The team at Minds.ai is comprised of data scientists, astrophyscists, theoretical physicists, mathematicians, neuroscientists, and software engineers from all over the world. Their culture is open and their environment is distributed. Their expertise lies in cutting edge deep neural networks, such as reinforcement learning, Graph CNN’s, and Autoencoders, combined with proven expertise in massively parallel high performance computing. Minds.ai has no inherent Pharma bias as they approach every problem from a data science angle, rather than purely a biological one.

Minds.ai provides customization, workflow integration, infrastructure consulting, custom neural network development, and AI team augmentation. The company is based in Silicon Valley with offices in Bangalore and Amsterdam. @minds_ai

4) Insilico Medicine

Insilico Medicine's mission is to extend healthy longevity through innovative AI solutions for drug discovery and aging research. The company focuses on the generation of novel drug candidates with specified molecular properties for precise disease targets. Insilico Medicine starts with molecular leads that have been specifically designed, in terms of their pharmacokinetic and pharmacodynamic properties, and therefore have a higher probability of being effective for specific disease targets.

Generative Adversarial Networks

Insilico Medicine screens potential drug candidates using GANs. GANs create synthetic datasets that are indistinguishable from real datasets by having two neural networks compete against each other. One neural network generates the data and the other compares it to a real data set in iterative cycles so that the degree of error in the synthetic data set is gradually decreased. Rather than using trial and error when looking for molecular leads, requests are made to the network to generate specific leads and leads are generated on demand.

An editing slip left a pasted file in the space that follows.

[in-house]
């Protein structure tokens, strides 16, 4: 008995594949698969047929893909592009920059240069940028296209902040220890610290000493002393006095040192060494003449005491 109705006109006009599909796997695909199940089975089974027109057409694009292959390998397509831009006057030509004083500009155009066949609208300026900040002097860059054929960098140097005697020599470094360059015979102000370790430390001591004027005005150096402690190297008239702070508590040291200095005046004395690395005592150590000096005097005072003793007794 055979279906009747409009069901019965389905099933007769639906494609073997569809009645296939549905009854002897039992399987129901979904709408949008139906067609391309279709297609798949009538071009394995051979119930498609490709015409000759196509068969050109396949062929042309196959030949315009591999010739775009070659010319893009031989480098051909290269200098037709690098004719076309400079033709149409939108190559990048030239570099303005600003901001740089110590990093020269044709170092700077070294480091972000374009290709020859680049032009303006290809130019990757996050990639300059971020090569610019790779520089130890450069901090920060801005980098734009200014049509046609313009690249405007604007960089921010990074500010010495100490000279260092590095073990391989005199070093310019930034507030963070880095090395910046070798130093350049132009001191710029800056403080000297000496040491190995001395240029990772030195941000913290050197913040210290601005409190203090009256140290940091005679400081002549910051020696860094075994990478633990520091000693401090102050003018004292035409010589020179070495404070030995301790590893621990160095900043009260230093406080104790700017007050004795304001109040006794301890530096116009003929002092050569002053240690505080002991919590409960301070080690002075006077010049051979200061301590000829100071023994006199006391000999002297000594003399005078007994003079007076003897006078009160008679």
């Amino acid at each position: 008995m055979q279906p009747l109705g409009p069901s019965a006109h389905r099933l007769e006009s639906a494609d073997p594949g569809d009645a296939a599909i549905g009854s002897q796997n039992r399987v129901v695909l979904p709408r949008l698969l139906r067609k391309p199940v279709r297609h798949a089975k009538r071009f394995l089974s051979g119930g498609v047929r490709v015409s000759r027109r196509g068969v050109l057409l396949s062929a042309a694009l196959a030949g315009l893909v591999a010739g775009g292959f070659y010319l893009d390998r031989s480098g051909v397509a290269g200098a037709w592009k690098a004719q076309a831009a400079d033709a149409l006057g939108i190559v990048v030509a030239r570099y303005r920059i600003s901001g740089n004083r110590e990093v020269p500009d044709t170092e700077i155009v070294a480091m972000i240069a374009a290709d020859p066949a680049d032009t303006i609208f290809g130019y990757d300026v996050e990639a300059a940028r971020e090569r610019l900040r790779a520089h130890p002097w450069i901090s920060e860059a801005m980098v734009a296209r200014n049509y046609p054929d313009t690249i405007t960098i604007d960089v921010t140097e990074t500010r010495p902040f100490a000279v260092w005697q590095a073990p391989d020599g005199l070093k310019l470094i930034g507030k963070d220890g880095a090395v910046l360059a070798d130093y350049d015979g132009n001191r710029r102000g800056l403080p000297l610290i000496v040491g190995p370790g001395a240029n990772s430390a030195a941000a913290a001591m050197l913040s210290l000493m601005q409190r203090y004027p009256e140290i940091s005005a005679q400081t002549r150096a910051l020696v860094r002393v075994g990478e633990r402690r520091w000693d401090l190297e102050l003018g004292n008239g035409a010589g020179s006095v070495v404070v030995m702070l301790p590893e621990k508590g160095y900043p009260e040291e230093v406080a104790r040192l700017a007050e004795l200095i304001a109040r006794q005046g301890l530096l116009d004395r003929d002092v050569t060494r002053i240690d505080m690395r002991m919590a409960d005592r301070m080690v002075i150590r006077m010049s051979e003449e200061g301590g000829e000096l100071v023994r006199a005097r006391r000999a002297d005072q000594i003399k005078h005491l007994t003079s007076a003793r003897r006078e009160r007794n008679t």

In April, Insilico Medicine plans to relocate its headquarters from the United States to Hong Kong. The move to Hong Kong, a special administrative region of China, is the first step for Insilico Medicine in a planned expansion into China. AI is about data and China has more data than any other country. Insilico’s partners include GSK and Shanghai-based WuXi AppTec and the company has research centers in Taiwan, Russia, the UK, and Korea. @InSilicoMeds

AI for Drug Discovery Q4 Report

Our new report AI for Advanced Drug Discovery, Biomarker Development, and R&D Landscape Overview 4th Edition was published last week. In addition, we have published a special report naming the Top 100 AI Leaders in Drug Discovery. The report also includes a special guide to AI in Pharma Conferences in 2019. Deep Knowledge Analytics, a subsidiary of Deep Knowledge Ventures, regularly produces analytical reports on topics related to DeepTech, including AI in Drug Discovery and AI in Healthcare. This quarter's report is extra special because it includes two really useful and interesting supplements.

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This article was written by Margaretta Colangelo and Dmitry Kaminskiy.

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Margaretta Colangelo, Managing Partner at Deep Knowledge Ventures, is based in San Francisco. Margaretta serves on the Advisory Board of the AI Precision Health Institute at the University of Hawai‘i Cancer Center.

Dmitry Kaminskiy, General Partner at Deep Knowledge Ventures, is based in London. Dmitry is Managing Trustee of the Biogerontology Research Foundation.

Deep Knowledge Ventures is an investment fund focused on DeepTech. Investment sectors include AI, Precision Medicine, Longevity, and Neurotech. Deep Knowledge Ventures led Insilico Medicine’s seed funding round in 2014 and has remained a close advisor in the company’s journey towards becoming a global leader in the application of advanced AI, particularly deep learning and GANs. @DeepTech_VC